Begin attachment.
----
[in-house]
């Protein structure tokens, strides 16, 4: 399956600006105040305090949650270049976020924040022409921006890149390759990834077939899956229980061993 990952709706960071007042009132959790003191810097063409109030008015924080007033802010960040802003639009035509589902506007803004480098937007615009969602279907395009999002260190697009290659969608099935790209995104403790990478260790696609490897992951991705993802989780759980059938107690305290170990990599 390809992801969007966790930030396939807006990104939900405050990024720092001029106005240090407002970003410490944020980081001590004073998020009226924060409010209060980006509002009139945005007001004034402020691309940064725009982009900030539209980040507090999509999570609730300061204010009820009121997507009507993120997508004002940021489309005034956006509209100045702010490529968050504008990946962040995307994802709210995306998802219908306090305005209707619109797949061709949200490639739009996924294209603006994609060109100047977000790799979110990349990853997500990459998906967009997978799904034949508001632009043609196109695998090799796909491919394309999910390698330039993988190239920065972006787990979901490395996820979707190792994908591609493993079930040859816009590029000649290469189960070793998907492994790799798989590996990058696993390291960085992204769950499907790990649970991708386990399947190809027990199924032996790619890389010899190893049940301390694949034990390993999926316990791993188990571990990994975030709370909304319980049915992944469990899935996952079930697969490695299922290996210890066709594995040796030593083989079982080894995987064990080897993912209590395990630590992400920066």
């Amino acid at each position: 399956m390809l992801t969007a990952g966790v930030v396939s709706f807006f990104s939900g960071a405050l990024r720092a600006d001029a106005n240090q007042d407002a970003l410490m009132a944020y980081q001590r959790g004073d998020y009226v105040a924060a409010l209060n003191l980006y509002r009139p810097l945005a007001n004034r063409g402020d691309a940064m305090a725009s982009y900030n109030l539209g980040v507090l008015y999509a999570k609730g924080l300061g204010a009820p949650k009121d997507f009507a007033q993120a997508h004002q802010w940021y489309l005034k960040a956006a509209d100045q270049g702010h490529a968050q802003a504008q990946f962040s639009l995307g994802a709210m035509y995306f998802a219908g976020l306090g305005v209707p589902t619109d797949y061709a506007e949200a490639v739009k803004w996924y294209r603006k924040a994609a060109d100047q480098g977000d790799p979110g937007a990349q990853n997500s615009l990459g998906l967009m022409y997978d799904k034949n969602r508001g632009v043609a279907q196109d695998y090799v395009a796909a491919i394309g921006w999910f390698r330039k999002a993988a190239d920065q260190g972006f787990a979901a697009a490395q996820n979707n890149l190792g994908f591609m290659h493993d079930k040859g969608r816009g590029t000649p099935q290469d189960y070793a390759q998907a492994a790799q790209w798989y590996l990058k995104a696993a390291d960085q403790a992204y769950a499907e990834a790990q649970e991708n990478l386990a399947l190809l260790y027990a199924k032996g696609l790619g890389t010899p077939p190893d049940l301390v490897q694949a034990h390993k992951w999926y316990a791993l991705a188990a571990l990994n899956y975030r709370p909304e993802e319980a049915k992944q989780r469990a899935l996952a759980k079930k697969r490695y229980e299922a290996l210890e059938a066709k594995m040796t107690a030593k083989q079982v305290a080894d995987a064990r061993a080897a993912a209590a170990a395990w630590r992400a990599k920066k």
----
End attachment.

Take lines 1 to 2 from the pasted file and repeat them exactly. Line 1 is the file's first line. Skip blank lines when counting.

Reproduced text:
[in-house]
């Protein structure tokens, strides 16, 4: 399956600006105040305090949650270049976020924040022409921006890149390759990834077939899956229980061993 990952709706960071007042009132959790003191810097063409109030008015924080007033802010960040802003639009035509589902506007803004480098937007615009969602279907395009999002260190697009290659969608099935790209995104403790990478260790696609490897992951991705993802989780759980059938107690305290170990990599 390809992801969007966790930030396939807006990104939900405050990024720092001029106005240090407002970003410490944020980081001590004073998020009226924060409010209060980006509002009139945005007001004034402020691309940064725009982009900030539209980040507090999509999570609730300061204010009820009121997507009507993120997508004002940021489309005034956006509209100045702010490529968050504008990946962040995307994802709210995306998802219908306090305005209707619109797949061709949200490639739009996924294209603006994609060109100047977000790799979110990349990853997500990459998906967009997978799904034949508001632009043609196109695998090799796909491919394309999910390698330039993988190239920065972006787990979901490395996820979707190792994908591609493993079930040859816009590029000649290469189960070793998907492994790799798989590996990058696993390291960085992204769950499907790990649970991708386990399947190809027990199924032996790619890389010899190893049940301390694949034990390993999926316990791993188990571990990994975030709370909304319980049915992944469990899935996952079930697969490695299922290996210890066709594995040796030593083989079982080894995987064990080897993912209590395990630590992400920066």